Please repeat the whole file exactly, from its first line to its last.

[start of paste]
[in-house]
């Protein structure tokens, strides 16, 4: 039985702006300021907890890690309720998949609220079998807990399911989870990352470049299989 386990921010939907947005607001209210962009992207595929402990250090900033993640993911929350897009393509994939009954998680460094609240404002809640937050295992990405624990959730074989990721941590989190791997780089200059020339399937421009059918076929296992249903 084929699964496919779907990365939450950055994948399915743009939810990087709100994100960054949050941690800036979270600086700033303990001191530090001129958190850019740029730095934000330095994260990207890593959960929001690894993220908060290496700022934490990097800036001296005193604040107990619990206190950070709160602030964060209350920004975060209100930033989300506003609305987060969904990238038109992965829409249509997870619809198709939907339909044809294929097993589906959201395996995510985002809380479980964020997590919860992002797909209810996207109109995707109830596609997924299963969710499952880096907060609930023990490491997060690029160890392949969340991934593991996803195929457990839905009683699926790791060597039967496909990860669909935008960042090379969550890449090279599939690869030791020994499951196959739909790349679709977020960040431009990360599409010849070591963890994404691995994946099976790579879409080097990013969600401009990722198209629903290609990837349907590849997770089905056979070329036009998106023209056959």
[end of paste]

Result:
[in-house]
């Protein structure tokens, strides 16, 4: 039985702006300021907890890690309720998949609220079998807990399911989870990352470049299989 386990921010939907947005607001209210962009992207595929402990250090900033993640993911929350897009393509994939009954998680460094609240404002809640937050295992990405624990959730074989990721941590989190791997780089200059020339399937421009059918076929296992249903 084929699964496919779907990365939450950055994948399915743009939810990087709100994100960054949050941690800036979270600086700033303990001191530090001129958190850019740029730095934000330095994260990207890593959960929001690894993220908060290496700022934490990097800036001296005193604040107990619990206190950070709160602030964060209350920004975060209100930033989300506003609305987060969904990238038109992965829409249509997870619809198709939907339909044809294929097993589906959201395996995510985002809380479980964020997590919860992002797909209810996207109109995707109830596609997924299963969710499952880096907060609930023990490491997060690029160890392949969340991934593991996803195929457990839905009683699926790791060597039967496909990860669909935008960042090379969550890449090279599939690869030791020994499951196959739909790349679709977020960040431009990360599409010849070591963890994404691995994946099976790579879409080097990013969600401009990722198209629903290609990837349907590849997770089905056979070329036009998106023209056959």